Diagnostic workup for infants and children presenting with vomiting usually starts with a thorough clinical evaluation which can lead to the definite diagnosis in many instances . Radiologic imaging is reserved for selected cases, for whom clinical practice guidelines along with ACR AC have been developed aiming for proper management [4,5,6]. Due to lack of original studies investigating the value of UGI series in children presenting with vomiting, our aim was to study the findings of UGI series and correlate them to patients’ symptoms in order to help reach standardized good quality of care for those children. In addition, we expanded the age range covered by ACR AC to involve children up to 18 years of age adopting the same clinical scenarios. Moreover, in our design, we considered associated clinical symptoms other than vomiting by calculating a novel clinical score to study the diagnostic yield of UGI series in patients with multiple symptoms associating vomiting.
Idiopathic GER was detected in only 14% of cases, and normal study was found in 47 % of cases. This relatively low diagnostic yield of UGI series especially for the diagnosis of GER is in agreement with the previously published work [12, 13] and supports the expert opinion which suggested not to use barium contrast for the diagnosis of GER in infants and children , and extended pH probe is considered the diagnostic test of choice for diagnosis of GER . UGI series is reserved for diagnosing anatomical abnormalities that should be addressed at time of surgery especially in cases with severe GERD who are planned for surgery . On the other hand, Society of Abdominal Radiology recommended to perform barium esophagography as the initial test for GERD or in conjunction with other tests such as endoscopy. This is because it is a widely available, non-invasive and inexpensive diagnostic tool; although gastroesophageal reflux could not be detected during the examination, other abnormalities that could be related to GER can be found as peptic strictures .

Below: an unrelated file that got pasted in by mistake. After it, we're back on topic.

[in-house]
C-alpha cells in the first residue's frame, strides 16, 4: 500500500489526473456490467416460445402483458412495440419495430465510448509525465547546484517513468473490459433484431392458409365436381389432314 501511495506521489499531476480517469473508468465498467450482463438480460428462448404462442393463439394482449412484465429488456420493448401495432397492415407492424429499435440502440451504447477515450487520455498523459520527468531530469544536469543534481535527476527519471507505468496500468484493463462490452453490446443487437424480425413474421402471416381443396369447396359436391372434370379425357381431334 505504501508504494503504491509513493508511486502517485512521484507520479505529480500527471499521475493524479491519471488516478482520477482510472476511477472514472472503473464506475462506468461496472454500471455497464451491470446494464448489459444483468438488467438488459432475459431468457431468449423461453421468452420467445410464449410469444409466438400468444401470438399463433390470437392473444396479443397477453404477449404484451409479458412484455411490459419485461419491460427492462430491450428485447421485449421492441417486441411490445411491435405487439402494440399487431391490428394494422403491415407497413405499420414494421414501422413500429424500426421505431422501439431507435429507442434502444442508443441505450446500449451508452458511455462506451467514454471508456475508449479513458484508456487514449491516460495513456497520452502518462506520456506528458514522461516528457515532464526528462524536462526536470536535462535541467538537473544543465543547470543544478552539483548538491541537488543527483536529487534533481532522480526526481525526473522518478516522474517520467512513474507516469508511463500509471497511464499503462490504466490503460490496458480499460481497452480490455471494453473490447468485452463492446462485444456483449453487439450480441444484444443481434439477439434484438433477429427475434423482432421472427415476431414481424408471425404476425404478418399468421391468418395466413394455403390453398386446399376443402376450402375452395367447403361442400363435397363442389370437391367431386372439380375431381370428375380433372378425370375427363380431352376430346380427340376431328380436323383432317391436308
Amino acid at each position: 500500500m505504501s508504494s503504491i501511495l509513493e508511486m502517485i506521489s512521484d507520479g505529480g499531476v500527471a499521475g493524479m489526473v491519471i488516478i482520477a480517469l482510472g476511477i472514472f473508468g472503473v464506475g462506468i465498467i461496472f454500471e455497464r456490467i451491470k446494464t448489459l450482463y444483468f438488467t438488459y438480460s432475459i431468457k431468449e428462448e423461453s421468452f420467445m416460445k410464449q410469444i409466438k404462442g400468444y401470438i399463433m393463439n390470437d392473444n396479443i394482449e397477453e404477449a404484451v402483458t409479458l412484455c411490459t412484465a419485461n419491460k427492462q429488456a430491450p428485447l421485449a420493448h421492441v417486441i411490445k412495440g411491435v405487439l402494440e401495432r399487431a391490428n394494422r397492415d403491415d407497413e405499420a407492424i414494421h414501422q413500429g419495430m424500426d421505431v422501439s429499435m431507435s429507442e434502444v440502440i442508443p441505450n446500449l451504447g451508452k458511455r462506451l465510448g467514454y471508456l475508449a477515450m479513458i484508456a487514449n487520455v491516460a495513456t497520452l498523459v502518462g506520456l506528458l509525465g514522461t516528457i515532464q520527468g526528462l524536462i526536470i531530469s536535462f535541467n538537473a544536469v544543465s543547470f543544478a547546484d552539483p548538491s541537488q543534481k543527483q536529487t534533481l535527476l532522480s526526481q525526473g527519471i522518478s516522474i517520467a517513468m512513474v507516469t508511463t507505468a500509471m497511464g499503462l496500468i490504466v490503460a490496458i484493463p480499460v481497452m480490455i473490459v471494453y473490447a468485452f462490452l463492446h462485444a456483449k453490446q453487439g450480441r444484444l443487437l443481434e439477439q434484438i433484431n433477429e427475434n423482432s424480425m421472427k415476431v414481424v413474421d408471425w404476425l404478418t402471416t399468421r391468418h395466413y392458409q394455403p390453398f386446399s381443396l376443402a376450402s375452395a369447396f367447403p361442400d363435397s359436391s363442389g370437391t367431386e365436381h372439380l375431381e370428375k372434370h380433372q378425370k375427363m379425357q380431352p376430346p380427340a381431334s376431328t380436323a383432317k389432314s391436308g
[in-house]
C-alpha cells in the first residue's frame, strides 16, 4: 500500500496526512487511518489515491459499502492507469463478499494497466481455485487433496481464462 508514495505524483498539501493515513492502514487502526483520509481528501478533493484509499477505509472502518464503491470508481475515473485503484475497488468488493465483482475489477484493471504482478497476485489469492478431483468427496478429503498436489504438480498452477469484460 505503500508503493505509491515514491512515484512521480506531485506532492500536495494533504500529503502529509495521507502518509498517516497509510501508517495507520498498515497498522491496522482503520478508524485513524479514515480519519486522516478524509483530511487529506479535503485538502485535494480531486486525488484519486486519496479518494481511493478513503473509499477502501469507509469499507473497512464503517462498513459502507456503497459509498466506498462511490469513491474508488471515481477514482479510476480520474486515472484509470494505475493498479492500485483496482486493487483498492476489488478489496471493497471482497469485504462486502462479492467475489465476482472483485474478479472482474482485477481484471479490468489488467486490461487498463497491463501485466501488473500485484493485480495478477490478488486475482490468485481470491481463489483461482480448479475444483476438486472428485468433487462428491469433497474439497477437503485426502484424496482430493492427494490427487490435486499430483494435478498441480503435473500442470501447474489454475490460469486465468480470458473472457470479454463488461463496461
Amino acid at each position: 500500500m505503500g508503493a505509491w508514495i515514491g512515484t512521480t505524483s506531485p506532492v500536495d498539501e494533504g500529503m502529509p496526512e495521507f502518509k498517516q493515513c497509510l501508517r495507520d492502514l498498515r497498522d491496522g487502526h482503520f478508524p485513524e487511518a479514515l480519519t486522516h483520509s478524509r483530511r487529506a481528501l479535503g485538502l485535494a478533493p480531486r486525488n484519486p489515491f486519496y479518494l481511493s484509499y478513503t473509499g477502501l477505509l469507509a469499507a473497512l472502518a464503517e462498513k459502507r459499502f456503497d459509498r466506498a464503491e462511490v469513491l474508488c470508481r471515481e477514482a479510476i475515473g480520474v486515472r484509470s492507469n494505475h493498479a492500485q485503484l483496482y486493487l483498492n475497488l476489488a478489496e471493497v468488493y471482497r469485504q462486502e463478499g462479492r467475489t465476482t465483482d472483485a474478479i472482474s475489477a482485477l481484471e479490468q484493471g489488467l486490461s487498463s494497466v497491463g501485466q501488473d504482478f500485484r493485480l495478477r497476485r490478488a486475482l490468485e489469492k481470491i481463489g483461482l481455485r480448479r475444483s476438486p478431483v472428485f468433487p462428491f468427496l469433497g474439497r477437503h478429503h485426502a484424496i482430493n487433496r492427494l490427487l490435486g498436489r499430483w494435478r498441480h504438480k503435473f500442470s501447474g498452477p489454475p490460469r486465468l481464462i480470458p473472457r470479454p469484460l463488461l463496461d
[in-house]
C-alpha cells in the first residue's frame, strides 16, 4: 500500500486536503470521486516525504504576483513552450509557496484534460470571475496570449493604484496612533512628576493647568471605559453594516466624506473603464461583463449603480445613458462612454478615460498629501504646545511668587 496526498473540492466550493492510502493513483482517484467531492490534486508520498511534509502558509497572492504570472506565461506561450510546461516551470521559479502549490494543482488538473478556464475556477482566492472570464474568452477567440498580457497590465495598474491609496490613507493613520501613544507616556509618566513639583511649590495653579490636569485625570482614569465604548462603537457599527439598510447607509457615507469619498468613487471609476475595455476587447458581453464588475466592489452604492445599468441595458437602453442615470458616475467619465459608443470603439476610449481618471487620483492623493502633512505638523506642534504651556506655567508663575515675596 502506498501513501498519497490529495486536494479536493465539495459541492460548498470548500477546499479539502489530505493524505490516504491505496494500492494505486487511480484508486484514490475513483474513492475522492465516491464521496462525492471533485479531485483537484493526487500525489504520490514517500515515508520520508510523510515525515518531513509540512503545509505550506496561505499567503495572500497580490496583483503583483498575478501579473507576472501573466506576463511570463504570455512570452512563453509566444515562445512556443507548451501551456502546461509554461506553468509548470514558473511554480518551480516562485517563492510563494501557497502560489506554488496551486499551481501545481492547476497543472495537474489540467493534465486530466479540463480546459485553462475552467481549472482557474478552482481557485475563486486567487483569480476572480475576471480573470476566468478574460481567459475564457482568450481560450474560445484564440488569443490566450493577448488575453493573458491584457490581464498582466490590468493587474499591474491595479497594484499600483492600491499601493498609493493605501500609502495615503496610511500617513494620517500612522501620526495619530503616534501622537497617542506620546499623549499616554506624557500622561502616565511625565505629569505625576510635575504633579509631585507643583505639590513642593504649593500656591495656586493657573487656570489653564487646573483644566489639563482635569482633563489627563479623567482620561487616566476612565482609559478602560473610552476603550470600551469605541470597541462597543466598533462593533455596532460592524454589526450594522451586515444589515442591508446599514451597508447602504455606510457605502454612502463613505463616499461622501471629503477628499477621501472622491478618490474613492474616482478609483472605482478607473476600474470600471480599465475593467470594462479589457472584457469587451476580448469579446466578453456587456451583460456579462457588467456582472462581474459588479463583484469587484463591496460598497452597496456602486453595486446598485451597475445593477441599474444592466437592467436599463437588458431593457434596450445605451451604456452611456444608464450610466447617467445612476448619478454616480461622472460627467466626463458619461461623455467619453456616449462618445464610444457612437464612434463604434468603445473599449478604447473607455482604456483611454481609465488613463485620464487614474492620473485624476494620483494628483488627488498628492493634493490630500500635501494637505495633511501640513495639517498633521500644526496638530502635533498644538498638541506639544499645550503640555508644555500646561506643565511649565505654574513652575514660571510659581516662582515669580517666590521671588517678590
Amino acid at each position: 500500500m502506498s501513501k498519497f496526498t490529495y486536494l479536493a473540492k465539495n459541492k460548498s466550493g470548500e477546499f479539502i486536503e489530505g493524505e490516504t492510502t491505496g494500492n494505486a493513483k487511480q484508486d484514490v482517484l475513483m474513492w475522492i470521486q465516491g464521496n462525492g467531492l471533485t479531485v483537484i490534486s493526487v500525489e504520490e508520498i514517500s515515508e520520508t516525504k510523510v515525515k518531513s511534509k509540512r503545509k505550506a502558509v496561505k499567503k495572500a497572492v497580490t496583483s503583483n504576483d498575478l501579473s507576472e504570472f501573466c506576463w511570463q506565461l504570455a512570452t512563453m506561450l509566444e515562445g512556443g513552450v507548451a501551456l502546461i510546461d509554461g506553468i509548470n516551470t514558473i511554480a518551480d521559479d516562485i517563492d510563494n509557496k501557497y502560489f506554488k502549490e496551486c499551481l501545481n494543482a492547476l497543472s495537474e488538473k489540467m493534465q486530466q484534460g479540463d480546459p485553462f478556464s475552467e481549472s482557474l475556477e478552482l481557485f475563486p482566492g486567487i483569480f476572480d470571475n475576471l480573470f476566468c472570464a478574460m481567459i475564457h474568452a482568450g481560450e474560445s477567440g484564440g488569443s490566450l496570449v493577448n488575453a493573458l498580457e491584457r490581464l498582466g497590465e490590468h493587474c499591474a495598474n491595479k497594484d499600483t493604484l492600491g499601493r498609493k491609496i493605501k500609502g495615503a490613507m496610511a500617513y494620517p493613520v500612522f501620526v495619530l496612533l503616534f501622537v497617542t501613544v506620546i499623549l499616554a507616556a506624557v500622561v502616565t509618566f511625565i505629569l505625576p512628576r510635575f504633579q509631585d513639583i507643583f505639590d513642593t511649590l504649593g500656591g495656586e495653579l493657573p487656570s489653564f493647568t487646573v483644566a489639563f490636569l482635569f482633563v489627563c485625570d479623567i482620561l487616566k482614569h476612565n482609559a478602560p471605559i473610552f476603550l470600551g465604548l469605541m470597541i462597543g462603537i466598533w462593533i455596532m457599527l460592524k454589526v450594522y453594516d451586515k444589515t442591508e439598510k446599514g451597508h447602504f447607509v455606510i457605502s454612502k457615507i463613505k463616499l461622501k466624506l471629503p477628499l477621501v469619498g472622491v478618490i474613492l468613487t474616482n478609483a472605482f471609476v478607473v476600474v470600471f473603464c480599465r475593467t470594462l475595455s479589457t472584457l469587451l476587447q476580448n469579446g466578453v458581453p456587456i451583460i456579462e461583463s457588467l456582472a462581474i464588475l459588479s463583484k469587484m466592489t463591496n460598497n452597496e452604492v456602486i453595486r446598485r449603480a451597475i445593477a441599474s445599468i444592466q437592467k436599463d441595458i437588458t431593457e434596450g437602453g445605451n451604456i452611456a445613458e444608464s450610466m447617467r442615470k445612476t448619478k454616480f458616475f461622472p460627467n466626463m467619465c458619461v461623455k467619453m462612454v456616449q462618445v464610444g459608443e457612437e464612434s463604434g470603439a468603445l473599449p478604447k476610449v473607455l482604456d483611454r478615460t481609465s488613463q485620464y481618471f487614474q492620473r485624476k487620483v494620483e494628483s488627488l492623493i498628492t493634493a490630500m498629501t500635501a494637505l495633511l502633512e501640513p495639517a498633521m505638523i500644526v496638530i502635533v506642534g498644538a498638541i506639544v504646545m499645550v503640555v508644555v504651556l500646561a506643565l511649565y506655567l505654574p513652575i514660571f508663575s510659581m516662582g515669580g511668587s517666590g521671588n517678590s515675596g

Three clinical scenarios had been described by ACR AC 2015: bilious vomiting, new-onset nonbilious vomiting, and intermittent nonbilious vomiting since birth. New updates of ACR AC 2020 added clinical variants involving infants in the first two days of life. In our study, applying clinical scenarios of ACR AC and the use of UGI series were found to be of value not only in patients in the first 3 months of life, but also in older patients. Older children more than 2 years of age mostly presented with new-onset non bilious vomiting. Although bilious vomiting and intermittent non bilious vomiting since birth were not frequently encountered in this age group, all patients presented with these clinical events had positive findings increasing the diagnostic yield of upper GI series when examining patients with these symptoms.